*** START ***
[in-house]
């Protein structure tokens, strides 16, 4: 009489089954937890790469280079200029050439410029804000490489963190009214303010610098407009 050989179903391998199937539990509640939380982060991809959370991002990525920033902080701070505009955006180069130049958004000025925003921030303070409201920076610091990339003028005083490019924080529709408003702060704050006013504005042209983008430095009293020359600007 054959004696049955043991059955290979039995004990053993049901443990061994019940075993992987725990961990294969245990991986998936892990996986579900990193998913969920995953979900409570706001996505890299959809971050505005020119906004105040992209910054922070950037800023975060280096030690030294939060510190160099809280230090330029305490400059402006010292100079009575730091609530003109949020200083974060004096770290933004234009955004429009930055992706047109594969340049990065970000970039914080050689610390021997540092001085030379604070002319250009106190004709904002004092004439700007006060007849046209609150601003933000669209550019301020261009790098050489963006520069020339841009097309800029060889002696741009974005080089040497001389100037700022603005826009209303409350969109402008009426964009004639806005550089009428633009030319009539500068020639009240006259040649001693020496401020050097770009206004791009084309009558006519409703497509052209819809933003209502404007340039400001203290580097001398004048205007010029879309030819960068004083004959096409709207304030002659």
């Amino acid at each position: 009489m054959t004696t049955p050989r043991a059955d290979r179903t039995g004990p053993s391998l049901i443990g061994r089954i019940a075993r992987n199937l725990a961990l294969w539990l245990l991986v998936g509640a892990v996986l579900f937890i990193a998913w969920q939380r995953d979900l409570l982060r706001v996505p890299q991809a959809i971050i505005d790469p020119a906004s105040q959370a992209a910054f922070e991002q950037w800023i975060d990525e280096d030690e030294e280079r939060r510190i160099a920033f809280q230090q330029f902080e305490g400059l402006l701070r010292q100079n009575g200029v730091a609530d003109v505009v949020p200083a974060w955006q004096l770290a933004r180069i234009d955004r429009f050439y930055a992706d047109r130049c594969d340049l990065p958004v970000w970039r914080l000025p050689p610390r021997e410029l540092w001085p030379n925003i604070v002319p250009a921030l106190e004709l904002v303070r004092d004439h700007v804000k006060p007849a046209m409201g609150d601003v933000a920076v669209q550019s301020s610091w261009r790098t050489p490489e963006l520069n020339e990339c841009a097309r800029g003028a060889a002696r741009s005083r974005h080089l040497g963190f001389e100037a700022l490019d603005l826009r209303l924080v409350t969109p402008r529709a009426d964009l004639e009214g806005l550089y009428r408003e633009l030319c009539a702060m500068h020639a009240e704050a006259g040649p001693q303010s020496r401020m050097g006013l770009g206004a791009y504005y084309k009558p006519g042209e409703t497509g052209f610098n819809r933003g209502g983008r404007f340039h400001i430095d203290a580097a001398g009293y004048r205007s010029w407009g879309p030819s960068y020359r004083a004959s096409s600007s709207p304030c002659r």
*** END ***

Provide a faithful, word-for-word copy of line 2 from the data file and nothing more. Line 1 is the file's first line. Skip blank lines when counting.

């Protein structure tokens, strides 16, 4: 009489089954937890790469280079200029050439410029804000490489963190009214303010610098407009 050989179903391998199937539990509640939380982060991809959370991002990525920033902080701070505009955006180069130049958004000025925003921030303070409201920076610091990339003028005083490019924080529709408003702060704050006013504005042209983008430095009293020359600007 054959004696049955043991059955290979039995004990053993049901443990061994019940075993992987725990961990294969245990991986998936892990996986579900990193998913969920995953979900409570706001996505890299959809971050505005020119906004105040992209910054922070950037800023975060280096030690030294939060510190160099809280230090330029305490400059402006010292100079009575730091609530003109949020200083974060004096770290933004234009955004429009930055992706047109594969340049990065970000970039914080050689610390021997540092001085030379604070002319250009106190004709904002004092004439700007006060007849046209609150601003933000669209550019301020261009790098050489963006520069020339841009097309800029060889002696741009974005080089040497001389100037700022603005826009209303409350969109402008009426964009004639806005550089009428633009030319009539500068020639009240006259040649001693020496401020050097770009206004791009084309009558006519409703497509052209819809933003209502404007340039400001203290580097001398004048205007010029879309030819960068004083004959096409709207304030002659």